R_{L}
. The energy of the capacitor
C_{bus}
is also provided to the load
R_{L}
. Therefore, the current
i
_{Lk2}
decreases. At
i
_{Lk2}
= 0, the energy stored in the leakage inductor
L
_{k2}
is completely recycled to the load
R_{L}
.
2) Mode 2:
During this time interval [t
_{1}
, t
_{2}
], switch S
_{2}
is still turned on. The current flow path is shown in
Fig. 9
(b). The energy of the battery is still released to the magnetizing inductor L
_{m}
and primary leakage inductor L
_{k1}
. The energy of the capacitor C
_{bus}
is provided to the load R
_{L}
.
3) Mode 3:
During this time interval [t
_{2}
, t
_{3}
], switch S
_{2}
is turned off. The current flow path is shown in
Fig. 9
(c). The energies stored in the magnetizing inductor L
_{m}
and primary leakage inductor L
_{k1}
are released the capacitor C
_{1}
. Thus, the currents i
_{Lm}
and i
_{Lk1}
are decreased. The secondary winding N
_{2}
, capacitor C
_{1}
, and battery are in series to release their energies for the leakage inductor L
_{k2}
, capacitor C
_{bus}
, and load R
_{L}
. Therefore, the current i
_{Lk2}
is increased. At i
_{Lk1}
= 0, the energy stored in the leakage inductor L
_{k1}
is completely recycled to the capacitor C
_{1}
.
4) Mode 4:
During this time interval [t
_{3}
, t
_{4}
], switch S
_{2}
is still turned off. The current flow path is shown in
Fig. 9
(d). The secondary leakage inductor L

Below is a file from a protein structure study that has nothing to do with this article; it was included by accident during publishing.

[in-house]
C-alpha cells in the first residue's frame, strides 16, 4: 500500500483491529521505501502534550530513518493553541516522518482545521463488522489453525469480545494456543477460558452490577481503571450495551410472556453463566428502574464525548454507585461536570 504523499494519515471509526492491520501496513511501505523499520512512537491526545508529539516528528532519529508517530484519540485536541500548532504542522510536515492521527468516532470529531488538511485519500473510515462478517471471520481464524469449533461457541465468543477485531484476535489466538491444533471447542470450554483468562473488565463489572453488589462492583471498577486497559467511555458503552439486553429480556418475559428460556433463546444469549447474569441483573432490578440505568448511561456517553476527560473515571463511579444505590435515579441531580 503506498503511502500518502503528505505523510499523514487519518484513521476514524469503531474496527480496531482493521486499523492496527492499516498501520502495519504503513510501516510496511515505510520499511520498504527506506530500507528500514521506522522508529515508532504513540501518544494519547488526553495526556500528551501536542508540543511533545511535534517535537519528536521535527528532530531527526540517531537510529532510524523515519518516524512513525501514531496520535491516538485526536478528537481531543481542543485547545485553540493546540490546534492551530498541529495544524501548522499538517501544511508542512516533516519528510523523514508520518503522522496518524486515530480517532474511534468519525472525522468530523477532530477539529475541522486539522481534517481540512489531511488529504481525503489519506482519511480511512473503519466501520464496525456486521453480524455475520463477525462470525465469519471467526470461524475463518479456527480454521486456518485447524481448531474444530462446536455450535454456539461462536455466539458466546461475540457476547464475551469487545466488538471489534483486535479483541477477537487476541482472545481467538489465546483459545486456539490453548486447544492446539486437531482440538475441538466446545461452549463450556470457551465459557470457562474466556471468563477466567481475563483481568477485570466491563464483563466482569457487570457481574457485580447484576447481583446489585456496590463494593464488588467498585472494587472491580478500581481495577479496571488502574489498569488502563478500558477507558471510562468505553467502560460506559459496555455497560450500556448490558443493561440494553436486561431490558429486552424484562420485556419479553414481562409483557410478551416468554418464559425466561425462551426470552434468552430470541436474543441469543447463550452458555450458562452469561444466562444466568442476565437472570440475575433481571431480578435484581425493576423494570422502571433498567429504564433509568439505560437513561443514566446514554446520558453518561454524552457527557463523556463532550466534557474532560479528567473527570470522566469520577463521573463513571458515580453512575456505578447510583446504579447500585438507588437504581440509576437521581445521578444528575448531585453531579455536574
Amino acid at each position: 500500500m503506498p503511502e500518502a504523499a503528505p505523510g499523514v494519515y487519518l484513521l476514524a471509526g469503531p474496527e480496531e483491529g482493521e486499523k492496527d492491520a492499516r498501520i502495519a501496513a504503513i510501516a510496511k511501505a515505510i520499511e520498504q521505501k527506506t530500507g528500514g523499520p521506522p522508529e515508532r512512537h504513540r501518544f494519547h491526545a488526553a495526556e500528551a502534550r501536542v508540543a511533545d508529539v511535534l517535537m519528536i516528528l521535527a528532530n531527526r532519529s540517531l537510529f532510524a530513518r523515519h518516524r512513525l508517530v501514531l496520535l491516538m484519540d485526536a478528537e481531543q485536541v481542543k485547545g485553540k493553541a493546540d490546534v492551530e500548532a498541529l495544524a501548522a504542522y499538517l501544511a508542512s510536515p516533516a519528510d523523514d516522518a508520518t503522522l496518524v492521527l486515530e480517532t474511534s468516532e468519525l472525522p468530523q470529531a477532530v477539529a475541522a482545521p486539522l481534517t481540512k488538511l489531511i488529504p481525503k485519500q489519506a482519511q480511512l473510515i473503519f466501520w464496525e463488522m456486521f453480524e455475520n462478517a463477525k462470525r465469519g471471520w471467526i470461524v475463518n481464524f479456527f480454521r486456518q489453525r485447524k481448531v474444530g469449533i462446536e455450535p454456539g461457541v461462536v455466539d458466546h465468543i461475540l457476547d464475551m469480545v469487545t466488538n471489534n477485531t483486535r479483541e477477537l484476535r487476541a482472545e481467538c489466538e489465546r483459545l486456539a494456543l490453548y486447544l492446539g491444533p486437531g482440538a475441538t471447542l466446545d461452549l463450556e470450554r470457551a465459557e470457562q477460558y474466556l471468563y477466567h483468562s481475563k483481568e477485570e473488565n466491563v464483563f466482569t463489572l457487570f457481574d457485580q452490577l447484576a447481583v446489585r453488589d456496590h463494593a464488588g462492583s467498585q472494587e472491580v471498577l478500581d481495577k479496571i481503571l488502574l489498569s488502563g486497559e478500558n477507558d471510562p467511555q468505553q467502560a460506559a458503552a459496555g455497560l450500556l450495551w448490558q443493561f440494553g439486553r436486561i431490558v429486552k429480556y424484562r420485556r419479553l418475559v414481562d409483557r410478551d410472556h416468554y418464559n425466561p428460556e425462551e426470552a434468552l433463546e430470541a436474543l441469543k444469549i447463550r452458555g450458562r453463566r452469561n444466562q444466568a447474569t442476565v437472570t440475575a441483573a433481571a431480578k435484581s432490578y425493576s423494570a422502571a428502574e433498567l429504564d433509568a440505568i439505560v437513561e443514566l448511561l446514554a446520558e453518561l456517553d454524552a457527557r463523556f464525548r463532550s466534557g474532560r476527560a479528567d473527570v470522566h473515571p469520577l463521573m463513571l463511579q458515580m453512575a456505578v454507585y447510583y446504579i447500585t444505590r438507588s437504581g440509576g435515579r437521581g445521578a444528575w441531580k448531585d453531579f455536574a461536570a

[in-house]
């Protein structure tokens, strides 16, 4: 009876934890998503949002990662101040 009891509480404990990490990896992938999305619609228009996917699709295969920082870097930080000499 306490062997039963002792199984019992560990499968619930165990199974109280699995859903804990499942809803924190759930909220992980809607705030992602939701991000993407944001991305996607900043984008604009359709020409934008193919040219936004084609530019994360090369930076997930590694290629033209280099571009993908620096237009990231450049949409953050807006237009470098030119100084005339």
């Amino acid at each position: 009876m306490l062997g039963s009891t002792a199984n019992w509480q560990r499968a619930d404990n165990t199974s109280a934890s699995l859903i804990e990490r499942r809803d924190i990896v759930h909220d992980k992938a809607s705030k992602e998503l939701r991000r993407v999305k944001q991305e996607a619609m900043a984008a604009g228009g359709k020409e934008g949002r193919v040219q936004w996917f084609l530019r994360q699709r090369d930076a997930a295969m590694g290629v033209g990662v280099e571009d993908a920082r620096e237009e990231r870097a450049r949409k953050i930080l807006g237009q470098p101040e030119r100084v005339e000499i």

_{k2}
, secondary winding N
_{2}
, capacitor C
_{1}
, and battery are in series to release their energies for the capacitor C
_{bus}
and load R
_{L}
. Therefore, the currents i
_{Lm}
and i
_{Lk2}
are decreased.
When switch
S
_{2}
is turned on, the following equation can be represented as:
Thus:
where the turns ratio of the coupled inductor
n
=
N
_{2}
/
N
_{1}
, and the coupled coefficient
k
=
L_{m}
/(
L_{m}
+
L
_{k1}
).
From the operating principle, it is known that the energy stored in the primary leakage inductor
L
_{k1}
is recycled to the capacitor
C
_{1}
. By using the amperesecond balance principle on the capacitor
C
_{1}
, the released time duration of the primary leakageinductor energy can be expressed as
[20]
:
By utilizing the voltagesecond balance principle on the primary leakage inductor
L
_{k1}
and magnetizing inductor
L_{m}
, the following equations can be obtained:
where
v
_{Lk1(tr)}
is the voltage across the primary leakage inductor
L
_{k1}
during the time duration [
t
_{2}
,
t
_{3}
] and the voltage
v
_{N1(OFF)}
across the magnetizing inductor
L_{m}
during the time duration [
t
_{2}
,
t
_{4}
].
Substituting (11) and (14) into (15), yields:
By substituting (12) into (16), it is possible to derive:
From
Fig. 9
(c), the following equation can be obtained:
Substituting (17) and (18) into (19), the voltage across the capacitor
C
_{1}
is written as follows:
During the switch
S
_{2}
OFFperiod, the following voltage equation is found as:
Therefore:
Using the voltagesecond balance principle on the secondary winding of the coupled inductor
N
_{2}
, the equation can be represented as:
Substituting (13), (20), and (22) into (23), the voltage gain can be found as follows:
At
k
= 1, equation (24) is rewritten as:
The voltage gain with parasitic components is analyzed as follows. In order to simplify the analysis, the leakage inductors of the coupled inductor are neglected. The equivalent circuit is shown in
Fig. 10
.
r
_{N1}
and
r
_{N2}
represent the equivalent series resistances (ESR) of the primary and secondary windings of the coupled inductor.